Defence Partner & LEMOA: The Road To The Great Equalizer Gautam Mukherjee


he Chinese thought India’s signing of the LEMOA (Logistics Exchange Memorandum of Agreement), with the US was ‘troubles’. For whom, they did not say, but it is unlikely they meant themselves. This agreement allows mutual access to military facilities for refuelling. LEMOA also allows for provisioning and replenishment of supplies, all on a reimbursable basis. LEMOA does not automatically allow for military bases to be set up, and/or the stationing of troops, but these too can be authorised on a case-to-case basis. It is the second agreement, out of four, for America’s defence partners. Two more are now under discussion. They are the CISMOA (Communications Interoperability & Security Memorandum of Agreement), and the BECA (Basic Exchange & Cooperation Agreement for Geo-Spatial Cooperation). LEMOA comes after India was designated as a ‘Major Defence Partner’ during Prime Minister Narendra Modi’s state visit to the US in June 2016. The first in the series, the GSOMIA (General Security of Military Information Agreement), was signed by the Vajpayee/ Dubya Bush governments, way back in 2002.The UPA, significantly, did not move forward at all on this strategic embrace during its decade in power. For, India, LEMOA, its own $150 billion defence shopping list over the next 10 years, inclusive of Make in India, and its Modi Doctrine of ‘enlightened self-interest’, puts it in a unique position. As for India’s tried and tested ties with Russia, there will be no downgrading it, and many military initiatives, in parallel, including some involving very high technology platforms, are indeed, on the anvil. But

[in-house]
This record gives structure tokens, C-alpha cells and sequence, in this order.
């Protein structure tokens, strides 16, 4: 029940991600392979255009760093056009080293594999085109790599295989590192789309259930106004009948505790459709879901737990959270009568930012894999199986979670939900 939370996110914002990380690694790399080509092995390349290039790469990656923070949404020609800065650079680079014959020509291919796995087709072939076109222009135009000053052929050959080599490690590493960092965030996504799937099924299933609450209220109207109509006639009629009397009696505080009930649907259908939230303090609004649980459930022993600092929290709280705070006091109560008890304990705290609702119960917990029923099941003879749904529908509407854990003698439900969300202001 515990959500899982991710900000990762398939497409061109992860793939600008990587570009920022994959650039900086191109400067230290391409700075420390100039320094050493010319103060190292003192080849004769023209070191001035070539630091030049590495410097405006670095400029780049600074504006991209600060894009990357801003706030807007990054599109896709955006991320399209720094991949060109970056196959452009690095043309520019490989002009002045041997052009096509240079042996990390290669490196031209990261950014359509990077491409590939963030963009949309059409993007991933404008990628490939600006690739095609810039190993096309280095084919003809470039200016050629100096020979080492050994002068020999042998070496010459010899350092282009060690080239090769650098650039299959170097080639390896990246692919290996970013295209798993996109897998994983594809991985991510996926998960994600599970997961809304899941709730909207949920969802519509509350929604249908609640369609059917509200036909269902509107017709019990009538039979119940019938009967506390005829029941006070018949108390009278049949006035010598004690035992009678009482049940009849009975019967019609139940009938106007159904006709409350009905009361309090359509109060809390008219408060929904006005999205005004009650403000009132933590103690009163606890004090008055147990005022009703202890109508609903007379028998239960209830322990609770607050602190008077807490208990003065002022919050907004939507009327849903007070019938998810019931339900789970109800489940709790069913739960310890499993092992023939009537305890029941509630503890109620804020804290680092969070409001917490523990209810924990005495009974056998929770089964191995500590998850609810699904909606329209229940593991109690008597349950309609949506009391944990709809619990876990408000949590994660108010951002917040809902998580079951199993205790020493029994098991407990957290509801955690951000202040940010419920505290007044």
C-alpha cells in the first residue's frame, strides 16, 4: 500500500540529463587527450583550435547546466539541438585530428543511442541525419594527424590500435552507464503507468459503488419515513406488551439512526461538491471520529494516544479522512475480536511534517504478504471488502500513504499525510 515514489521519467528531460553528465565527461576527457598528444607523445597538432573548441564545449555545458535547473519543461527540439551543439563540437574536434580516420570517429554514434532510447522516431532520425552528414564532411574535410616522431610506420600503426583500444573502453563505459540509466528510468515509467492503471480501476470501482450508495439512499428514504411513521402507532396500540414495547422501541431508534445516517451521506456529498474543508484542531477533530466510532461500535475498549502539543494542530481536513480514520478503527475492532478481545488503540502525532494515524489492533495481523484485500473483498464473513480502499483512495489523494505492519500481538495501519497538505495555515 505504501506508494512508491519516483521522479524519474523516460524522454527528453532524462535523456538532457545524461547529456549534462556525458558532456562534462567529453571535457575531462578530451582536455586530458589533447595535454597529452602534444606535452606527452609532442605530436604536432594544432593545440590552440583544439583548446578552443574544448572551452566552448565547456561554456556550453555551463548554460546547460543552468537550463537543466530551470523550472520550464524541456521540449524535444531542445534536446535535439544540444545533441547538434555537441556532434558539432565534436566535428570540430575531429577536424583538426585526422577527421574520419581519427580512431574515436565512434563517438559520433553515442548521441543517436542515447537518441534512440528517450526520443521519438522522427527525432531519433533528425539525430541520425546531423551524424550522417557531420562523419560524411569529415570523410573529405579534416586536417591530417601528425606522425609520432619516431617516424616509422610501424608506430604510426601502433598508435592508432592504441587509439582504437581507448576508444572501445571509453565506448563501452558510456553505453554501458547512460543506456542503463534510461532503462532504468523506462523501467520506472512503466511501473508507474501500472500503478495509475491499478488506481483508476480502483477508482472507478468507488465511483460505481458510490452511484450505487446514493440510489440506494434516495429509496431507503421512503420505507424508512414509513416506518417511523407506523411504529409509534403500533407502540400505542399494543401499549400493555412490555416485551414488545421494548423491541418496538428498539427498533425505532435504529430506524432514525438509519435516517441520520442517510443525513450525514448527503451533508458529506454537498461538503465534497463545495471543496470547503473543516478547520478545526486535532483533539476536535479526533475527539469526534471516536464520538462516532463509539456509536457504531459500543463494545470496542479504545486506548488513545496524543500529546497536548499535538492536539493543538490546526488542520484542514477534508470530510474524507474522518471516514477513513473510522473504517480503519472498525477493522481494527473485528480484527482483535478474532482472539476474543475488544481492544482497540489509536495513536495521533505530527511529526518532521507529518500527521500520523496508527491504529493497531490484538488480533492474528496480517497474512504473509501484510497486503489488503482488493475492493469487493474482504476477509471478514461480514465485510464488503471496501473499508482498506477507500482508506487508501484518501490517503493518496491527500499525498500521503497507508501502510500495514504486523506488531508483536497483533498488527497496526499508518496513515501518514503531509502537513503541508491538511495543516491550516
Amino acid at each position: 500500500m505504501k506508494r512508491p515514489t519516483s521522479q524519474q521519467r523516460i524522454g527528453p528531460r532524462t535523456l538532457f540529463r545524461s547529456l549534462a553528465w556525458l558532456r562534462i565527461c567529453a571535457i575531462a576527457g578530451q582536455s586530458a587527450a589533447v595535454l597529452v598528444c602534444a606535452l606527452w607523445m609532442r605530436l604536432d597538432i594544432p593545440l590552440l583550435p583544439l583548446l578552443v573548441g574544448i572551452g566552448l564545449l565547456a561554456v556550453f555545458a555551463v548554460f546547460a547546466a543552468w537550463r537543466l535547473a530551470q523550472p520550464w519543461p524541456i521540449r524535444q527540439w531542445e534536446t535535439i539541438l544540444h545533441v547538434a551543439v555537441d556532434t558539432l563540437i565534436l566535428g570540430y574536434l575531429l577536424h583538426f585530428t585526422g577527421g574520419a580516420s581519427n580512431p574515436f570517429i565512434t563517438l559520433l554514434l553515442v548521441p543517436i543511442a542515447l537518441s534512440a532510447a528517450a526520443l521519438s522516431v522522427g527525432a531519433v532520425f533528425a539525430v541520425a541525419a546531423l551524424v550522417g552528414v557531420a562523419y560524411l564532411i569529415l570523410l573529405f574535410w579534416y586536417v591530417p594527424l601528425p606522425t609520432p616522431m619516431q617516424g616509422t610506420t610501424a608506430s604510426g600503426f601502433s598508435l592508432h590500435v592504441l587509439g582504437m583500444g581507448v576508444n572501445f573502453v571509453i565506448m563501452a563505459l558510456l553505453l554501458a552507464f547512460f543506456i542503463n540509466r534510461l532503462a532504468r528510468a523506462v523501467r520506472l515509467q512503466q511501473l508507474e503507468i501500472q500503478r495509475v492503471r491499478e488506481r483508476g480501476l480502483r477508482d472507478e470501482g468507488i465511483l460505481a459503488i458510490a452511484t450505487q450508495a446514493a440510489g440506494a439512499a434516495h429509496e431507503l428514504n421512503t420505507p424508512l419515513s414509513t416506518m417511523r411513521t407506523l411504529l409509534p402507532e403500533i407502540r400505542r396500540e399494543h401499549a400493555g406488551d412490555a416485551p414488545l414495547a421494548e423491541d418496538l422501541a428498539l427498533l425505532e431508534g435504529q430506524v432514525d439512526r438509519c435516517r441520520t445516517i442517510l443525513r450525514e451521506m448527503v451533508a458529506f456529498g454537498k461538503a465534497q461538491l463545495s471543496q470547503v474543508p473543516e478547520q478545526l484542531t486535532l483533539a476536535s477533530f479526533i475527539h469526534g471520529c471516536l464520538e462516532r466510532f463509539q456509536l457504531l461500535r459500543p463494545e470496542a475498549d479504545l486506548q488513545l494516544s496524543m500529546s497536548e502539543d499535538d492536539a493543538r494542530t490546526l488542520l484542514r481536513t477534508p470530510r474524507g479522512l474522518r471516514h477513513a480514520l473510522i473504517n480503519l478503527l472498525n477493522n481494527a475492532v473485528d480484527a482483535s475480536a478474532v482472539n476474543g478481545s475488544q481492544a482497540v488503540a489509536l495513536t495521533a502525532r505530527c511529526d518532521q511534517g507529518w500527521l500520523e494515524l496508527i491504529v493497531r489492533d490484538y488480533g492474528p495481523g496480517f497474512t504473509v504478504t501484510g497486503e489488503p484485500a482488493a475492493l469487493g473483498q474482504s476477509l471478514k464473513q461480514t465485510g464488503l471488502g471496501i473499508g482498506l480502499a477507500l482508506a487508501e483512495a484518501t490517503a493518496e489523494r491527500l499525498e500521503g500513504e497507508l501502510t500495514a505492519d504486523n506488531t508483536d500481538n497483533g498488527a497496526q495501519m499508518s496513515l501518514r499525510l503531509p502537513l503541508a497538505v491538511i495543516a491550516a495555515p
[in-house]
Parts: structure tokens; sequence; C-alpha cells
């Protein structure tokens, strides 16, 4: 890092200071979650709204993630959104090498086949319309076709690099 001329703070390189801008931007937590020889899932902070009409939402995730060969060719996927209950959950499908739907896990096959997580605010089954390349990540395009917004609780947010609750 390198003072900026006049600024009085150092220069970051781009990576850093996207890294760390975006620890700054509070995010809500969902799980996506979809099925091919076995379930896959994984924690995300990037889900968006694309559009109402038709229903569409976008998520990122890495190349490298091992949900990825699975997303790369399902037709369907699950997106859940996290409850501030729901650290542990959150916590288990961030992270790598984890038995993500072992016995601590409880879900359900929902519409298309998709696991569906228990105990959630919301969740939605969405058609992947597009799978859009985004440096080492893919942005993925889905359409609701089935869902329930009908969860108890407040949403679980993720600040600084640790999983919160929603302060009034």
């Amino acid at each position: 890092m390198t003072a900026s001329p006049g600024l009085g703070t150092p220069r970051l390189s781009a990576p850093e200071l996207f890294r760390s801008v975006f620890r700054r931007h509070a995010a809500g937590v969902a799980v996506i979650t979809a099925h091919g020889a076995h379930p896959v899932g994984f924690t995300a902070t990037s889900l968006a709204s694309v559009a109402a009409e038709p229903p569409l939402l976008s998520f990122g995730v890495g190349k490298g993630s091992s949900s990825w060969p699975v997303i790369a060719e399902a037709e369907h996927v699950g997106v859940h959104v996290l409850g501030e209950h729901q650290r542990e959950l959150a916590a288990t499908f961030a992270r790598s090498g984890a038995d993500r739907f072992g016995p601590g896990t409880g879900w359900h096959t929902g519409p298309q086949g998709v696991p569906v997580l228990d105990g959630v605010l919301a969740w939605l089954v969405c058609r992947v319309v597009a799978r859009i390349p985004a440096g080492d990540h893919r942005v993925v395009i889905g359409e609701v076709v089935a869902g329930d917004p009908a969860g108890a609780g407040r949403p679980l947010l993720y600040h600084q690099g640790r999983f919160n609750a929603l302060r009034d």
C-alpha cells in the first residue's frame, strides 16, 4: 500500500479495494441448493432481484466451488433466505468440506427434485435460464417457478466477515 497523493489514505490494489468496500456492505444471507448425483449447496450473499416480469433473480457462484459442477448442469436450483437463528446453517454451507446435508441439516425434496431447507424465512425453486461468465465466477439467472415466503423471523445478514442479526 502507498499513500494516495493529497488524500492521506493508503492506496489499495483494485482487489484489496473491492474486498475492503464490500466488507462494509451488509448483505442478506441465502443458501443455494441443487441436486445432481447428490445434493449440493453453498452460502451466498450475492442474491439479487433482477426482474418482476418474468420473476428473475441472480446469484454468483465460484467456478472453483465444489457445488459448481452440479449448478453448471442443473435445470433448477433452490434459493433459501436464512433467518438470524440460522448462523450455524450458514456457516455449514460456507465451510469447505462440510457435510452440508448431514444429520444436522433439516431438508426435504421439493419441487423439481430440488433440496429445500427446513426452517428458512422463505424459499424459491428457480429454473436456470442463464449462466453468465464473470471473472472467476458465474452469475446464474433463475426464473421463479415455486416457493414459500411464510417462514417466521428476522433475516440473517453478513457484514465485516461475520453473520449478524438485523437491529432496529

LEMOA does not automatically allow for military bases to be set up, and/or the stationing of troops, but these too can be authorised on a case-to-case basis.